By Nicole Montesano • Staff Writer • 

Oregon now has second highest rate of infection

Oregon is now second in the nation for new COVID-19 infections, after months of keeping its levels lower than most other states, and its hospitalization rates in several counties are close to triggering a renewed ban on indoor dining and other high-risk activities, Gov. Kate Brown has announced.

At a press conference on Friday, Brown warned, “In the race between vaccines and variants, right now the variants have the upper hand.”

She said several counties are “on the verge of having to reinstate extreme risk restrictions on businesses and activities.” As of Friday, however, Yamhill County, which is in the high risk category, was not among them.

“At this moment, we are moving backwards. Oregon needs to be moving forward,” Brown said. “My goal is to get the state back on track to lift the restrictions this pandemic has forced upon us — I think we can get there by the start of summer, but we will all need to work together.”

On Monday, Yamhill County reported 53 new cases from Saturday to Monday, a significantly higher number than the county has been seeing in the last several weeks.

There have now been 4,230 cases in the county to date, and 75 deaths.

Statewide, there have been 2,485 deaths as of Sunday, and 180,700 cases. The state is reporting around 700 to 1,000 new cases per day.

“In order to fully reopen our economy, we need to reach a significant majority of Oregonians with a vaccine; we need to close the equity gap in our vaccine efforts; and vaccine supplies need to be readily available for all eligible Oregonians who want to be protected. Vaccines are your best protection against the variants and the quickest way for us all to get back to the people and things we miss the most,” Brown said.

Some experts have warned that, although vaccines provide up to 90% or more protection from COVID-19, no vaccine can provide 100% protection. On Monday, The Washington Post noted the CDC has recently reported 5,800 “breakthrough” cases of COVID-19 in fully vaccinated people. It noted an estimated 91 million Americans are fully vaccinated, meaning those cases are rare.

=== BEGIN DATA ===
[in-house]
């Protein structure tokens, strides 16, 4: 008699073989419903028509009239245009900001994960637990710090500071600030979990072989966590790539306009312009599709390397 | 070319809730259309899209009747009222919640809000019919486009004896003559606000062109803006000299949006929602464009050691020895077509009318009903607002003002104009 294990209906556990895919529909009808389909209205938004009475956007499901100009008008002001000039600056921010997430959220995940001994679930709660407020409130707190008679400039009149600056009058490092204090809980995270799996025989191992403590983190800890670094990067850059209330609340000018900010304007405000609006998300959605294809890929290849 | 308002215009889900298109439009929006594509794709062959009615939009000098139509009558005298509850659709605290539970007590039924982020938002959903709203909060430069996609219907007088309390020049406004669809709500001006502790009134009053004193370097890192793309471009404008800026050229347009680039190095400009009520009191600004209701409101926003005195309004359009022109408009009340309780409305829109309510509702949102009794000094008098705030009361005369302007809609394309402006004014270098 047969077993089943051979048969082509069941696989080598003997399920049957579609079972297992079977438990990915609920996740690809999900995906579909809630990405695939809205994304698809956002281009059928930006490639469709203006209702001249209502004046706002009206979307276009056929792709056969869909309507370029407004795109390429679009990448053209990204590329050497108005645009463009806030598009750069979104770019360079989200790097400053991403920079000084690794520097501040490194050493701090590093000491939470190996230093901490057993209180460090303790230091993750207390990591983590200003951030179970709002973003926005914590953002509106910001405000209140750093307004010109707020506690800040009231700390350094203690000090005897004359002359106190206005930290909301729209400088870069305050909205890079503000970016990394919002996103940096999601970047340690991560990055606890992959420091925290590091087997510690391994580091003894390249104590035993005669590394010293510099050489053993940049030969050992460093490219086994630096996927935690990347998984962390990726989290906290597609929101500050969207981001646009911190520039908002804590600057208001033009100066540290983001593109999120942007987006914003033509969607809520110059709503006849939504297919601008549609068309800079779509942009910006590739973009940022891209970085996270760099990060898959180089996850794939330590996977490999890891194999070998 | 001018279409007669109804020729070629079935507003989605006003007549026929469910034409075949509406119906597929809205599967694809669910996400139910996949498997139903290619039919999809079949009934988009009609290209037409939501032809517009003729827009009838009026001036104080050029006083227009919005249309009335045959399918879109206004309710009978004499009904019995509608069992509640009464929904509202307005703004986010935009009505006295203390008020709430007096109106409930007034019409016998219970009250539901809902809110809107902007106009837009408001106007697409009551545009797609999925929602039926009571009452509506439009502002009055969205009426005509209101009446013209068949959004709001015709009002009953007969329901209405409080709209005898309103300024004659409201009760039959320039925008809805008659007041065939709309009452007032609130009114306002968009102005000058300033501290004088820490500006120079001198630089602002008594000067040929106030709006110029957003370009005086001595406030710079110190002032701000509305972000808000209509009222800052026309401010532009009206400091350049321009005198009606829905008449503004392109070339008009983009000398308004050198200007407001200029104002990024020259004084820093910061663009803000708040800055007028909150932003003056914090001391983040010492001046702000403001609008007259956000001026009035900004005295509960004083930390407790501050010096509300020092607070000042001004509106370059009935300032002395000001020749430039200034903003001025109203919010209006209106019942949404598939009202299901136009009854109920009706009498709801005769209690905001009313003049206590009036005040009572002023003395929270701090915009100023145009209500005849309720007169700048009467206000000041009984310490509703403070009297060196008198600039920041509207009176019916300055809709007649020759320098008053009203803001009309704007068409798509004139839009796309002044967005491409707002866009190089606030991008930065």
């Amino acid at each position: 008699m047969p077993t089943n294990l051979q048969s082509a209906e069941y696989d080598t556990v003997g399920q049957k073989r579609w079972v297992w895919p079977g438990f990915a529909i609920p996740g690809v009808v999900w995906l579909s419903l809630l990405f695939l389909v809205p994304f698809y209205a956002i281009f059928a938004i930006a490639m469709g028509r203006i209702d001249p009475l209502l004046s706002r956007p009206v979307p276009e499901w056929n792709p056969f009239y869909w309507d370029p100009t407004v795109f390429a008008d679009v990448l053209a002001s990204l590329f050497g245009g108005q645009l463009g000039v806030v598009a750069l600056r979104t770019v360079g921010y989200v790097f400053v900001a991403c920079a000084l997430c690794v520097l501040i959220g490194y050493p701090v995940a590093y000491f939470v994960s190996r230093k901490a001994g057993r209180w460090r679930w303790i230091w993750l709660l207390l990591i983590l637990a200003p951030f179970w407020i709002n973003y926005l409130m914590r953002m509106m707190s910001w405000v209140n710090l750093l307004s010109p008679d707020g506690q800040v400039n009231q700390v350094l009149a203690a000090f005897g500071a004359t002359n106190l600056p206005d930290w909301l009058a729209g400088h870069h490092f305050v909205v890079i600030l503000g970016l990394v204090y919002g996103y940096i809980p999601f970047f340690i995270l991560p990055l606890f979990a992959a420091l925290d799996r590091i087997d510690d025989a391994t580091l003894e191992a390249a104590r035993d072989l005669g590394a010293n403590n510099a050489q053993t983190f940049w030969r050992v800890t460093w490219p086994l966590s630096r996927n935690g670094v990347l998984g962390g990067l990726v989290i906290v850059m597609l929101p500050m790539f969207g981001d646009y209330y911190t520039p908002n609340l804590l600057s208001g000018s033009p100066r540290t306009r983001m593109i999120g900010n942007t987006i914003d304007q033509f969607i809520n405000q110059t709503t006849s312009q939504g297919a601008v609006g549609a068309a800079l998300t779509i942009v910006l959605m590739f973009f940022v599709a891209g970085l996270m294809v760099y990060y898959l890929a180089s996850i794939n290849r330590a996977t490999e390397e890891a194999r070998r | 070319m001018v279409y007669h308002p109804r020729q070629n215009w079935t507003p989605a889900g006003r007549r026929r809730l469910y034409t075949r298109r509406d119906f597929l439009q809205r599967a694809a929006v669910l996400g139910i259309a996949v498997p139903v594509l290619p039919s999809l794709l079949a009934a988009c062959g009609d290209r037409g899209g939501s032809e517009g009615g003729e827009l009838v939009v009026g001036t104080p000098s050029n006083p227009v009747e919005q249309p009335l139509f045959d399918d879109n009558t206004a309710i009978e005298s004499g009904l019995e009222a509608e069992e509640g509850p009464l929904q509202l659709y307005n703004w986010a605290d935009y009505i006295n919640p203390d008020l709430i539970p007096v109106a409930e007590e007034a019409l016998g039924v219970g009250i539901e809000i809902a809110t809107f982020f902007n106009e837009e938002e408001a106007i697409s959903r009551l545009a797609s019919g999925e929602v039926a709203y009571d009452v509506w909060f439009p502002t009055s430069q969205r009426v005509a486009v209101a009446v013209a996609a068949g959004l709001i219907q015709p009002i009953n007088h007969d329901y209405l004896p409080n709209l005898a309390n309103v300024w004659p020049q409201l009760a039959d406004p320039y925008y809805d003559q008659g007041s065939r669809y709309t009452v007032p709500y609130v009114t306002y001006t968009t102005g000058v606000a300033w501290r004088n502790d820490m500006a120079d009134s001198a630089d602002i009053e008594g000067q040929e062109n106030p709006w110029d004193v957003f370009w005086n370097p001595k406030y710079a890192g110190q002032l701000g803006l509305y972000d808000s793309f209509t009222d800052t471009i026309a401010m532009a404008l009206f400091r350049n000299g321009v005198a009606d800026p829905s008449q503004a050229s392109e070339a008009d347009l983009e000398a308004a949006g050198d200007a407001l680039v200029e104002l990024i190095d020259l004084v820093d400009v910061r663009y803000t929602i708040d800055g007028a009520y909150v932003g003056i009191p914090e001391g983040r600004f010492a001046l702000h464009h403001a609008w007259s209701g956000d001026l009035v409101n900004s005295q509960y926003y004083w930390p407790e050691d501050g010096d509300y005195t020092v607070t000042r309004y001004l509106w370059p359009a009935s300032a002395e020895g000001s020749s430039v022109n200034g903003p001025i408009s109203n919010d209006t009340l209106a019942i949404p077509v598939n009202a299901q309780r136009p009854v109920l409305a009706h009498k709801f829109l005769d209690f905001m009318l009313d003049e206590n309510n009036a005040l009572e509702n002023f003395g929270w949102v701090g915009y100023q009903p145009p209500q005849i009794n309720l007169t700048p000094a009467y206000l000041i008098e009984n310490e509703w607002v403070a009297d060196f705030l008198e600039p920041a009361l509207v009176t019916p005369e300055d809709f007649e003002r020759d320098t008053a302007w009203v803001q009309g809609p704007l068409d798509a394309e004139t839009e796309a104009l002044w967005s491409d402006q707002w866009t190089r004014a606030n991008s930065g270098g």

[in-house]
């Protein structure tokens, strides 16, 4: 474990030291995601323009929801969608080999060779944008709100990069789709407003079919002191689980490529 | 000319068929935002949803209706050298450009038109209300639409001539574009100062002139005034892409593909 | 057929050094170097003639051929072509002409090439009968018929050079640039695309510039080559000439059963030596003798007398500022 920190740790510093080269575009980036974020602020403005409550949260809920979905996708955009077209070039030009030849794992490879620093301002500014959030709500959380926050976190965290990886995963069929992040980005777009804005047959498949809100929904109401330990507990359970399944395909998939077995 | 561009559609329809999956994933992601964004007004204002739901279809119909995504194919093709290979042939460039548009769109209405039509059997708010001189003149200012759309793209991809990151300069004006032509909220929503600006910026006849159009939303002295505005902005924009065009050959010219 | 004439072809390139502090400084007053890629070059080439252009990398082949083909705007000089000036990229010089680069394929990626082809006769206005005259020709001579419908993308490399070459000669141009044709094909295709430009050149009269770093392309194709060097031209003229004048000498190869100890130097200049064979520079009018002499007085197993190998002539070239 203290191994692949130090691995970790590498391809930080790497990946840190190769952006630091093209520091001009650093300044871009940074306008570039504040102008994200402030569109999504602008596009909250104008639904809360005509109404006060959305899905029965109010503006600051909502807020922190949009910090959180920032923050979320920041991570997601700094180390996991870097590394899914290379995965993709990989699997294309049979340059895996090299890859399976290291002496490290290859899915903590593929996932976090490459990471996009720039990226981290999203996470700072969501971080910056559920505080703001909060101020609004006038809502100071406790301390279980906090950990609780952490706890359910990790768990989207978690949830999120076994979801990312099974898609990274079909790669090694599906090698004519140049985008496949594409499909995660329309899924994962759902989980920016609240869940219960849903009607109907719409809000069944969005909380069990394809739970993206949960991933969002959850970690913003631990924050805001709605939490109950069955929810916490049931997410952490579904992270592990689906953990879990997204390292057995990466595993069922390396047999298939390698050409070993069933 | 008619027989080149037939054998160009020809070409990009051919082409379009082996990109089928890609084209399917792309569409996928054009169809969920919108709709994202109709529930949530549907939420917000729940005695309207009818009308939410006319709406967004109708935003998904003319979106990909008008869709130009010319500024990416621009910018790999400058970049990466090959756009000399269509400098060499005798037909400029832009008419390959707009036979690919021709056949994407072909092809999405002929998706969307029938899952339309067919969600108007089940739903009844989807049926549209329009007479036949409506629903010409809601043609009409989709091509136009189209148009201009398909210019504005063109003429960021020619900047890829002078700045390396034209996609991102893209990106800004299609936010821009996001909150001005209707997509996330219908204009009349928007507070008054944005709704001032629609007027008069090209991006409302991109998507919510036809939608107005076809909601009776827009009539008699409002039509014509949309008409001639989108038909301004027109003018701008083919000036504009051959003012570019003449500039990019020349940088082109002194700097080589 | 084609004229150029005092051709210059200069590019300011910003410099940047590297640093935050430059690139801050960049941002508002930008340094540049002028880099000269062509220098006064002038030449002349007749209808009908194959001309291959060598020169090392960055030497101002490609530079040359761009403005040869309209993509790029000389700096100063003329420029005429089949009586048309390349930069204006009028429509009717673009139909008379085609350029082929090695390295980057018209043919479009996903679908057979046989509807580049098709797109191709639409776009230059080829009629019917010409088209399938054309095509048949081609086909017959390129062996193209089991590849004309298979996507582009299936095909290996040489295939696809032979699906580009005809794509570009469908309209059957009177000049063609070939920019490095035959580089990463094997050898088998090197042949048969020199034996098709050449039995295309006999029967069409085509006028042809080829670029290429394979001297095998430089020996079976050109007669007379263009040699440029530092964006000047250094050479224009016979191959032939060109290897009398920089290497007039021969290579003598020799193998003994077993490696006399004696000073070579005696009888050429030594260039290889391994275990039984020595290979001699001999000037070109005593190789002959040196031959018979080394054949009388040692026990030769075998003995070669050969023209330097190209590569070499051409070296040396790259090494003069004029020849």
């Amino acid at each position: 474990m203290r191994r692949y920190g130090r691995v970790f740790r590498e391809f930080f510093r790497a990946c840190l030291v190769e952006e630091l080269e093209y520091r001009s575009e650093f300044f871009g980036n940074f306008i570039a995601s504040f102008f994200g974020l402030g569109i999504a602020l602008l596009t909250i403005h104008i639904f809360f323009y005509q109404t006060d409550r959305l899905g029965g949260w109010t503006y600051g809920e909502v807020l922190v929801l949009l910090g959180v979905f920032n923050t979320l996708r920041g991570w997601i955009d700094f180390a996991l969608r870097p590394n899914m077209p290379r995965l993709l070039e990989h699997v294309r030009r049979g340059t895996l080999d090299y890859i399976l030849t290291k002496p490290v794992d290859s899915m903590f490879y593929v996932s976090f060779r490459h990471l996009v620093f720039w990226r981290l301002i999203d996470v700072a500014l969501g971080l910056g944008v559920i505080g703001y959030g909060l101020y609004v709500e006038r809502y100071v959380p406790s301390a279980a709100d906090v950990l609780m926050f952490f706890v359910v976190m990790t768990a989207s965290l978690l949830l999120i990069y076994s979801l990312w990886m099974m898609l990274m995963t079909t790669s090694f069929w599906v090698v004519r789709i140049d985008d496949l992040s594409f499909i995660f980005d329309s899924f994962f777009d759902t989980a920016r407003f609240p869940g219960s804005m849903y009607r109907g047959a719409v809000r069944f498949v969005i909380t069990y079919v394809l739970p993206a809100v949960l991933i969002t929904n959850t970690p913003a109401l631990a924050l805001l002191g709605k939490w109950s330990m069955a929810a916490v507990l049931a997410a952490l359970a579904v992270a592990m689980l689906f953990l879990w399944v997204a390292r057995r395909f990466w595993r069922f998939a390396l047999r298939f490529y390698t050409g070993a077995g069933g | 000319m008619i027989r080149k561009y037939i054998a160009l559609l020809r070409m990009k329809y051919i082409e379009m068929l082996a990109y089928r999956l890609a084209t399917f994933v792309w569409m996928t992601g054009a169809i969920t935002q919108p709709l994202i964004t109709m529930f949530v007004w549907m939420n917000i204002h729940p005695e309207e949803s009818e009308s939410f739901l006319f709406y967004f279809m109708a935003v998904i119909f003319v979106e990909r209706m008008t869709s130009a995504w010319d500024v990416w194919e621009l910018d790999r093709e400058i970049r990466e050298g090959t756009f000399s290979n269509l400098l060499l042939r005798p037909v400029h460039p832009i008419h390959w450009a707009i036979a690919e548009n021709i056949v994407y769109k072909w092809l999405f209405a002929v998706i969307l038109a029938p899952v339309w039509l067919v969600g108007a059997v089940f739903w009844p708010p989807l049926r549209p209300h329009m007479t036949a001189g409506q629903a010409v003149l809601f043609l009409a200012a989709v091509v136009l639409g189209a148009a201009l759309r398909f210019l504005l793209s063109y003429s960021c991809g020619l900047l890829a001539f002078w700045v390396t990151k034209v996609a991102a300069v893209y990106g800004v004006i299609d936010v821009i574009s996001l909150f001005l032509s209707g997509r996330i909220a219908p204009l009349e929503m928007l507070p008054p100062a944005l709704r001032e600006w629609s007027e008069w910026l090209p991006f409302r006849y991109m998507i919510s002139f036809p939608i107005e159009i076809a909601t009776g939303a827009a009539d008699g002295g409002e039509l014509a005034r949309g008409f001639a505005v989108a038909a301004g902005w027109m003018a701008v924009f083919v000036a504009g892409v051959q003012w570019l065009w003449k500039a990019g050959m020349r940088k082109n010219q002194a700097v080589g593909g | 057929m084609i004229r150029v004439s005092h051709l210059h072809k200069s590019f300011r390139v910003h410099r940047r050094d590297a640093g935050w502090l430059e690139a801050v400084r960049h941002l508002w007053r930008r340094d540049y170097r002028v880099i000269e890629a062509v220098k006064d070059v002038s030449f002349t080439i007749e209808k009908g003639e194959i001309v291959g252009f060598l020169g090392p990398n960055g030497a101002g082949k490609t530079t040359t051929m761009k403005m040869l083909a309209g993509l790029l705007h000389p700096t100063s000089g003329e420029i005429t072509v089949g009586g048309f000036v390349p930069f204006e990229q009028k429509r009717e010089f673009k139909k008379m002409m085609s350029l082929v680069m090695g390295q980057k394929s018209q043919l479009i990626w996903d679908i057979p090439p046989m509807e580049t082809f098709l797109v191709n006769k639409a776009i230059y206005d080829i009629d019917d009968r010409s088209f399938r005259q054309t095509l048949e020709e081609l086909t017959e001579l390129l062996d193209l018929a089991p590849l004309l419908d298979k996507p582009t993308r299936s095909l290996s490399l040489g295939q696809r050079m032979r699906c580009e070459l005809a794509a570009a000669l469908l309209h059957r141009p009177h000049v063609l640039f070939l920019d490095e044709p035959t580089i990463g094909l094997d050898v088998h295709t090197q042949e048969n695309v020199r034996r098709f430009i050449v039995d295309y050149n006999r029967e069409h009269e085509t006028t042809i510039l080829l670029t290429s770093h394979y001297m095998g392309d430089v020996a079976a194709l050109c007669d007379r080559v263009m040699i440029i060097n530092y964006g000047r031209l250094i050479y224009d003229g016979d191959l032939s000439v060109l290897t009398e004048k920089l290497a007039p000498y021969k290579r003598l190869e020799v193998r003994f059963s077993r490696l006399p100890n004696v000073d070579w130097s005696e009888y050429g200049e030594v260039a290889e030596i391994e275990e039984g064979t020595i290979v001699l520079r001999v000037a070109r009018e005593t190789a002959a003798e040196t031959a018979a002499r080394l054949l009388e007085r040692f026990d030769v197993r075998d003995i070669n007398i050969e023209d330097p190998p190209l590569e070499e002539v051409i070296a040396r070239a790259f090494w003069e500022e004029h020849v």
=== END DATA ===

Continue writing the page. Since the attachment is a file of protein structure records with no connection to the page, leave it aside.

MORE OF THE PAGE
Oregon has also announced  it will resume using the Johnson & Johnson vaccine, but that patients must be given information about rare cases of a type of serious blood clots in Johnson & Johnson vaccine recipients.

Use of the vaccine was halted by the CDC on April 13, to allow it and the Food & Drug Administration to investigate reports of the blood clots. On Friday, the FDA lifted the restriction.

The Western States Scientific Safety Review Workgroup also recommended resuming use of the Johnson & Johnson vaccine.

However, the FDA did issue a warning about the potential for the blood clot problem in women younger than 50. The OHA said Oregon providers must ensure their patients receive the safety warning in their primary language, or “in a manner that the individual can understand, considering English language proficiency and Americans with Disabilities Act accessibility needs.”

Distribution of vaccine to Oregon is down, but the OHA reported an increased share to Yamhill County this week: 4,300, compared to 3,100 last week. The OHA numbers reflect both prime and booster doses. The OHA said an additional 500 doses were shipped to local pharmacies.

According to the OHA, 40,328 people in the county have received at least one dose of the vaccine.

Yamhill County Public Health said in a weekly press release Monday that last week, the county partnered with YCAP and Providence Health system to vaccinate 302 people in Dayton at the high school as well as 32 people at an event at the McMinnville Cooperative Ministries.

Comments

Rotwang

This has been the longest two weeks of my life.

Paul Daquilante

Extremely grateful to the Confederated Tribes of the Grand Ronde for the service they provided.

The process on the tribal grounds could not have gone any smoother than it did.

Treehouse

A lot of people seem to be forgetting that vaccination is a five week process. Choosing to delay can have devastating consequences for the individual as well as for the community. Healthy people in their 20s are now suffering from Long Covid with lasting cognitive defects, changes to speech, and coordination. Treatment and recovery are no picnic and can be complicated for those without insurance.